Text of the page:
3 Types of Vulnerability Scans: Discovery, Full, Compliance
So, you want to be a White Hat hacker and start penetration testing for businesses. That James Bond-ish hacker life excites you. Before you can start hacking your way to greatness, though, you need to learn how to perform proper penetration tests. One of the things you need to learn is how to scan for vulnerabilities. You've heard of scanning for vulnerabilities, but you don't know too much about it. So, today, we are going to give you a brief overview of what vulnerability scanning is and what three different types of vulnerability scans are.
What is Vulnerability Scanning?
Vulnerability scanning is the act of probing an information network or computer system for any known exploits or weaknesses in security. By finding existing exploits or weaknesses in security, security professionals can use that information to either strengthen the security of a computer system or break into a computer system.
That's a very sterile way of saying that vulnerability scanning is for finding broken things in your computer security. That isn't to say that you perform vulnerability scans to find new issues in a computer. That is a different type of research. Vulnerability scanning looks for existing types of flaws and security issues.
For instance, a security professional or IT administrator might scan their network to find any computers that would be susceptible to attacks like Heartbleed or WannaCry. Both HeartBleed and WannaCry use existing flaws in the Windows OS to use as an attack vector as well as spread themselves. By finding which computers still expose the vulnerabilities that both of those exploits use, IT administrators can fix them with the hopes of mitigating any successful attacks from those exploits.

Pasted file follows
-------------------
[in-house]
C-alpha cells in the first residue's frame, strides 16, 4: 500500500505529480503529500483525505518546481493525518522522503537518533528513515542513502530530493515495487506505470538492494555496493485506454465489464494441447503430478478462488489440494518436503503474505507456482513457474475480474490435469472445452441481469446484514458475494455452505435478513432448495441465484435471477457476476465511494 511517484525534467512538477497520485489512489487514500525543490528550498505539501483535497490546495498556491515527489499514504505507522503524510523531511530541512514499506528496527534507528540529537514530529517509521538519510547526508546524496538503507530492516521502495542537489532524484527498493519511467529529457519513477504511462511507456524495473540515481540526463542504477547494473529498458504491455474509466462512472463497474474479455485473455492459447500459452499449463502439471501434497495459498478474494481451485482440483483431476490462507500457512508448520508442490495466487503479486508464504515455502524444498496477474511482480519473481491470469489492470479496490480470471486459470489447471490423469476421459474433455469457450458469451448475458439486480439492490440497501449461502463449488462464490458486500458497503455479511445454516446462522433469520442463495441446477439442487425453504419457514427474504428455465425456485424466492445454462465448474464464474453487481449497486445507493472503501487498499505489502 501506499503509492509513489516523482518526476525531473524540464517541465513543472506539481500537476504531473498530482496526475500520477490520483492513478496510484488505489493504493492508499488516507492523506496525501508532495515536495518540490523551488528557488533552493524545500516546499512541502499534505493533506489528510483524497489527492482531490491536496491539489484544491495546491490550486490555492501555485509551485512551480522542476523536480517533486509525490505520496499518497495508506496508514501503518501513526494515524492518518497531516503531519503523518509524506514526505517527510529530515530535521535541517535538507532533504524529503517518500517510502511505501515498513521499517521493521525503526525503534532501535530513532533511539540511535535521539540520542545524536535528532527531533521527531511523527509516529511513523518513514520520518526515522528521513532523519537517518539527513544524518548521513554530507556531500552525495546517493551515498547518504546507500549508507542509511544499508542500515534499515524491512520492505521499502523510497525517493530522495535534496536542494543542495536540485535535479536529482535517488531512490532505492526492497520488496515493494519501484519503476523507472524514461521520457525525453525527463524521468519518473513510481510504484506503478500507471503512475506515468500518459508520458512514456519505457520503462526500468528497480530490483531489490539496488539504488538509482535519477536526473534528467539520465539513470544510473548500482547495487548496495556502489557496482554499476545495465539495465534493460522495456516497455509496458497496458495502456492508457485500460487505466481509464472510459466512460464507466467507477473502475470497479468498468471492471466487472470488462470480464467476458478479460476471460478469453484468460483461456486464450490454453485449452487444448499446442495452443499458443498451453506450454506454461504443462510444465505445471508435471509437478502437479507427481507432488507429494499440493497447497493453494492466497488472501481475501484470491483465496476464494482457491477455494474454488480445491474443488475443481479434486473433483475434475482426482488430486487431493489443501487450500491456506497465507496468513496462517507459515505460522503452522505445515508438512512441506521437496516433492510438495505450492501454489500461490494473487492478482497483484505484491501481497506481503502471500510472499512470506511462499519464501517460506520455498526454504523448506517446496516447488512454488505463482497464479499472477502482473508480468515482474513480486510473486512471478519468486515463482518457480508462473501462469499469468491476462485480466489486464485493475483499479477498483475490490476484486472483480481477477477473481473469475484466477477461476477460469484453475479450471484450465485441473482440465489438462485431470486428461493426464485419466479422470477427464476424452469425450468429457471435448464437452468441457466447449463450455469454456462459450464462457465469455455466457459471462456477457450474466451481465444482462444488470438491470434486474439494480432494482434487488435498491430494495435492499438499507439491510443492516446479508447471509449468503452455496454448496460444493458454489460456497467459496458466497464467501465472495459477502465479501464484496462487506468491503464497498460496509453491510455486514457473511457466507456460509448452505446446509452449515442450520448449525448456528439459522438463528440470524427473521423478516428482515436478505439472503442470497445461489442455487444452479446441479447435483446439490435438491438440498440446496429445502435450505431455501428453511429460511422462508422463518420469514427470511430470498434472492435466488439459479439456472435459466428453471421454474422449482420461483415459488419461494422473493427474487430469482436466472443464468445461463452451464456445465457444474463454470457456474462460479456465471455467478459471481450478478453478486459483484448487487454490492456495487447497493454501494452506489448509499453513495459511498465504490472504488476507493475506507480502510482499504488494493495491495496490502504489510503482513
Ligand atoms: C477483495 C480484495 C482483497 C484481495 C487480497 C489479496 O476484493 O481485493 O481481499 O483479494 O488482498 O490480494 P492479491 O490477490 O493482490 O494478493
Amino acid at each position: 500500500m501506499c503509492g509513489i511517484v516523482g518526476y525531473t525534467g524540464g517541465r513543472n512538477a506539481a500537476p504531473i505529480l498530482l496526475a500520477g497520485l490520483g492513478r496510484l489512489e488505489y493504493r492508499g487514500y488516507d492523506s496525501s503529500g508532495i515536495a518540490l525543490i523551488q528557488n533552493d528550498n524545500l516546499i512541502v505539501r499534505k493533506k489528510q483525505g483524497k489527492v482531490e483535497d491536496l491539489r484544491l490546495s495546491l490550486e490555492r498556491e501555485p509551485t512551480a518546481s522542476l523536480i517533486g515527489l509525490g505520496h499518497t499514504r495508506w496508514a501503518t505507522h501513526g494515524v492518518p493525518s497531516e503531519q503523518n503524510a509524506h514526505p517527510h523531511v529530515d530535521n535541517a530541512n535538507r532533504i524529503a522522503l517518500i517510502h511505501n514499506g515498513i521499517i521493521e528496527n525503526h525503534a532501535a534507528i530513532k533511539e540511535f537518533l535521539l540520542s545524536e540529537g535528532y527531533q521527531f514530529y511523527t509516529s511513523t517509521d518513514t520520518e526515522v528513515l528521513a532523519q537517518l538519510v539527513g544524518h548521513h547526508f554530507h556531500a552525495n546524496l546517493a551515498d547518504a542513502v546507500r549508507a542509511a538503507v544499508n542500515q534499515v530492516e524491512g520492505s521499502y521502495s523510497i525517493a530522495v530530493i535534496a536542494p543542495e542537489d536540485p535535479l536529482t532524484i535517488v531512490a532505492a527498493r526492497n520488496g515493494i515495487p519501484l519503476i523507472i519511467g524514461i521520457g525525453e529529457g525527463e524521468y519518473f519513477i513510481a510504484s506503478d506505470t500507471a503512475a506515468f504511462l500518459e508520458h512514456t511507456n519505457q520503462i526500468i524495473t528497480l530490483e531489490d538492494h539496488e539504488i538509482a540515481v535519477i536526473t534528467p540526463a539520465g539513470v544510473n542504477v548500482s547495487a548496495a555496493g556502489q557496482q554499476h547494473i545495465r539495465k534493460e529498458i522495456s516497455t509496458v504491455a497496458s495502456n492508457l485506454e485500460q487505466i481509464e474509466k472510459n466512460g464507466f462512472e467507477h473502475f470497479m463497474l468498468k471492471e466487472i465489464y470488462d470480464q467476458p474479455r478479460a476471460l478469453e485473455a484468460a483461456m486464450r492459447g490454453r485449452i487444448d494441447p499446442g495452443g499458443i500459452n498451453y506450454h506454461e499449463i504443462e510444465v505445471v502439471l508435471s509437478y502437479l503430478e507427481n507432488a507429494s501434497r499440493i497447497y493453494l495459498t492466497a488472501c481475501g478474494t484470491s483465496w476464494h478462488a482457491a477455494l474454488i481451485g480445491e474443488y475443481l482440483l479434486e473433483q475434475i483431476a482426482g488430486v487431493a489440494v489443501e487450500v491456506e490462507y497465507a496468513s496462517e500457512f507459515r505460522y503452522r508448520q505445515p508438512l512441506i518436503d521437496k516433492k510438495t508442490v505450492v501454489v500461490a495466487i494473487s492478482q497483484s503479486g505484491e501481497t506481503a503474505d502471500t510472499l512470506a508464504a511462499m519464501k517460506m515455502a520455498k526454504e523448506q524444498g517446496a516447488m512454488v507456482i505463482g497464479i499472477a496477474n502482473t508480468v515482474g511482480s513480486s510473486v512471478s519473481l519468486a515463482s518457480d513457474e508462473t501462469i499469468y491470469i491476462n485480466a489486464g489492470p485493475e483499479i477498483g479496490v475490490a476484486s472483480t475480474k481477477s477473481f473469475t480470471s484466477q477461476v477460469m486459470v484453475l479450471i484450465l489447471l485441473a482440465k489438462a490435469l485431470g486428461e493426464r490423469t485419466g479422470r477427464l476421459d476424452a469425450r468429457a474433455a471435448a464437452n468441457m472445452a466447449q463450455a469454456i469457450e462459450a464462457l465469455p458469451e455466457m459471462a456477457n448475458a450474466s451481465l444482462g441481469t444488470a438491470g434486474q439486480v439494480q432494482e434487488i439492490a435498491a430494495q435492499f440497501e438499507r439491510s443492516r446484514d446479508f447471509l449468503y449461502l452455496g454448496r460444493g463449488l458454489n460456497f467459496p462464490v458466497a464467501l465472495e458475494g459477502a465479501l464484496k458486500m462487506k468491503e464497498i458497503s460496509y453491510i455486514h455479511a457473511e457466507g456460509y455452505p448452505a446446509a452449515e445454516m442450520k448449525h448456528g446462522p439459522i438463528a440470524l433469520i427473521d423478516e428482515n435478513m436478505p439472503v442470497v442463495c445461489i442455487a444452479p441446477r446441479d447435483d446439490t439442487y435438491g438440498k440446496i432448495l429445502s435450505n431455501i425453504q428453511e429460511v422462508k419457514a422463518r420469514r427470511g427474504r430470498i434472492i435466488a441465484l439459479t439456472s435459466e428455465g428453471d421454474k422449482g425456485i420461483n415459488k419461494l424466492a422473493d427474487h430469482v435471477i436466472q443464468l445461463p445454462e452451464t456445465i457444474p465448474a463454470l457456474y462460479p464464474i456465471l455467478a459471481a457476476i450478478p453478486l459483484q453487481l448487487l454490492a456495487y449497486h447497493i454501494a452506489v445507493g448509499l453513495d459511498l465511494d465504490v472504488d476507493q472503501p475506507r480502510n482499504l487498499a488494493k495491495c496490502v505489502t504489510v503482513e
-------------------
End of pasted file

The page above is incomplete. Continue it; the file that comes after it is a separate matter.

Vulnerability scanning is a must in today's IT world. In fact, some certifications require specific types of vulnerability testing. For example, for a business to remain PCI compliant, it must pass specific internal and external vulnerability checks. As new exploits are discovered, they may be added to the list of checks for PCI compliance. That means organizations need to constantly audit their information networks for vulnerabilities to remain PCI compliant.
Even though a business doesn't need to maintain compliance for industry certifications, that doesn't mean they won't need to continuously audit their IT systems and scan their infrastructure for vulnerabilities.
For instance, a new exploit was recently released that uses the Windows Print Spooler as an attack vector. The currently recommended mitigation for that exploit is by disabling the Windows Print Spooler on each system. Some computer systems may need the Windows Print Spooler active, though. In these cases, IT administrators may not be able to deploy a mass group policy that disables the Windows Print Spooler. Instead, administrators can scan their networks for any computers that have the Print Spooler active and disable that service computer by computer.
Discovery Scanning vs. Full Scanning vs. Compliance Scanning
Depending on the reasoning for performing a vulnerability scan on an information network, you may need to perform a different type of scan. There are a lot of vulnerability scanning tools available to IT pros, both paid for service and free tools. Each tool acts differently, though. Because of that, different tools can be used for different purposes. Depending on who you ask, these different types of vulnerability scans may have different names but they fall into one of three types:
Let's start with full vulnerability scanning. Full vulnerability scanning is the act of looking for every possible vulnerability on a network or computer system using every tool possible. While performing full vulnerability scanning, the security researcher or IT administrator doesn't care if anyone notices them performing these scans, and they don't care if they draw attention to themselves. By its nature, full vulnerability scanning can be very noisy because you are poking and prodding at every possible corner of the network.